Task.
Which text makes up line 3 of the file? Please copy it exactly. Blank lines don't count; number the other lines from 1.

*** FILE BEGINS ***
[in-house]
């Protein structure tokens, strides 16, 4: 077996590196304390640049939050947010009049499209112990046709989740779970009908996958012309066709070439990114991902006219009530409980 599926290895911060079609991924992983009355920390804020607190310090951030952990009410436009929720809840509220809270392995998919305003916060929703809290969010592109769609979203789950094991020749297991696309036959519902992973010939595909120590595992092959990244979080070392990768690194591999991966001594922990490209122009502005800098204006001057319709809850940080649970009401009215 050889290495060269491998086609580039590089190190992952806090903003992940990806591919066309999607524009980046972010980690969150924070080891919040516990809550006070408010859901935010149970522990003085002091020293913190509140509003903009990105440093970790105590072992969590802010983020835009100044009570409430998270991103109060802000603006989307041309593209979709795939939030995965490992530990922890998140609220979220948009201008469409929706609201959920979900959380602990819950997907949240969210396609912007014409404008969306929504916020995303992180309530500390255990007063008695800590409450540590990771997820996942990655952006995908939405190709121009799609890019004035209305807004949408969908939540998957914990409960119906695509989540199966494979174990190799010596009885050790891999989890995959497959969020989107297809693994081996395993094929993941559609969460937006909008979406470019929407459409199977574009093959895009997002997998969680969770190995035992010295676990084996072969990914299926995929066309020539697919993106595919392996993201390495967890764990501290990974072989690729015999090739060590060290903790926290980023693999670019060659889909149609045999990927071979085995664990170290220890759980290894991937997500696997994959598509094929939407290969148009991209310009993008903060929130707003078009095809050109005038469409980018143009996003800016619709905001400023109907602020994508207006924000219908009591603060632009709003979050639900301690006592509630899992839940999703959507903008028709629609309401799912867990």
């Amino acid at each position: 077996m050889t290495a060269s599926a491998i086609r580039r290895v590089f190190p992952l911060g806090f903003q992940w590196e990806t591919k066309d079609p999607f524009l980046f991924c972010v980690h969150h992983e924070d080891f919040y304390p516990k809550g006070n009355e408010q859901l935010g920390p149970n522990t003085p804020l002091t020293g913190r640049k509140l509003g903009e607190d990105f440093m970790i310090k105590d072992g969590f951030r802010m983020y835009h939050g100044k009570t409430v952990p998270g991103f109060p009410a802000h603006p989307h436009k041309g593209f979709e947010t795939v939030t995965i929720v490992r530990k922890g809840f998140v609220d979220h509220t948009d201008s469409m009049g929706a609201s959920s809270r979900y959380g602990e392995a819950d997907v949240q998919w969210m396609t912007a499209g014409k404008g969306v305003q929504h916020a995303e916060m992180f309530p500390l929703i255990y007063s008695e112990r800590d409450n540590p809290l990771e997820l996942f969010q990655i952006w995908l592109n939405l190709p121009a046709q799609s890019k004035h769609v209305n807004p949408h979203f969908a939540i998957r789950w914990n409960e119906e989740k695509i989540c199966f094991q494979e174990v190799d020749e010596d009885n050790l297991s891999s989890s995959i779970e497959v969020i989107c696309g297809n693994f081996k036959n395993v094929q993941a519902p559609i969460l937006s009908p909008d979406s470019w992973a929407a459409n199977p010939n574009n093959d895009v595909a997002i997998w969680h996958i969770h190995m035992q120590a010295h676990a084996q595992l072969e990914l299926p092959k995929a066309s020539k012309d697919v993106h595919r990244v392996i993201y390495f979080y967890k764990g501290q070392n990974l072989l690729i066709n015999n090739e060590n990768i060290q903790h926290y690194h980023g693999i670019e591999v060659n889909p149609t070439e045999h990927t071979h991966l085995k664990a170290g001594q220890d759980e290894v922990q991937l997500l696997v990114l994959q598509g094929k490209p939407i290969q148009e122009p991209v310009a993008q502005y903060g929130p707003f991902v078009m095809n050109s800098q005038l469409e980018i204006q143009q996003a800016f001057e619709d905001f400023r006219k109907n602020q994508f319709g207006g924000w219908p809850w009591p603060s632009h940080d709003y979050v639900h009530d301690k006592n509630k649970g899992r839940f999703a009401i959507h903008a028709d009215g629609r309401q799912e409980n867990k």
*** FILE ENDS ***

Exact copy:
């Amino acid at each position: 077996m050889t290495a060269s599926a491998i086609r580039r290895v590089f190190p992952l911060g806090f903003q992940w590196e990806t591919k066309d079609p999607f524009l980046f991924c972010v980690h969150h992983e924070d080891f919040y304390p516990k809550g006070n009355e408010q859901l935010g920390p149970n522990t003085p804020l002091t020293g913190r640049k509140l509003g903009e607190d990105f440093m970790i310090k105590d072992g969590f951030r802010m983020y835009h939050g100044k009570t409430v952990p998270g991103f109060p009410a802000h603006p989307h436009k041309g593209f979709e947010t795939v939030t995965i929720v490992r530990k922890g809840f998140v609220d979220h509220t948009d201008s469409m009049g929706a609201s959920s809270r979900y959380g602990e392995a819950d997907v949240q998919w969210m396609t912007a499209g014409k404008g969306v305003q929504h916020a995303e916060m992180f309530p500390l929703i255990y007063s008695e112990r800590d409450n540590p809290l990771e997820l996942f969010q990655i952006w995908l592109n939405l190709p121009a046709q799609s890019k004035h769609v209305n807004p949408h979203f969908a939540i998957r789950w914990n409960e119906e989740k695509i989540c199966f094991q494979e174990v190799d020749e010596d009885n050790l297991s891999s989890s995959i779970e497959v969020i989107c696309g297809n693994f081996k036959n395993v094929q993941a519902p559609i969460l937006s009908p909008d979406s470019w992973a929407a459409n199977p010939n574009n093959d895009v595909a997002i997998w969680h996958i969770h190995m035992q120590a010295h676990a084996q595992l072969e990914l299926p092959k995929a066309s020539k012309d697919v993106h595919r990244v392996i993201y390495f979080y967890k764990g501290q070392n990974l072989l690729i066709n015999n090739e060590n990768i060290q903790h926290y690194h980023g693999i670019e591999v060659n889909p149609t070439e045999h990927t071979h991966l085995k664990a170290g001594q220890d759980e290894v922990q991937l997500l696997v990114l994959q598509g094929k490209p939407i290969q148009e122009p991209v310009a993008q502005y903060g929130p707003f991902v078009m095809n050109s800098q005038l469409e980018i204006q143009q996003a800016f001057e619709d905001f400023r006219k109907n602020q994508f319709g207006g924000w219908p809850w009591p603060s632009h940080d709003y979050v639900h009530d301690k006592n509630k649970g899992r839940f999703a009401i959507h903008a028709d009215g629609r309401q799912e409980n867990k």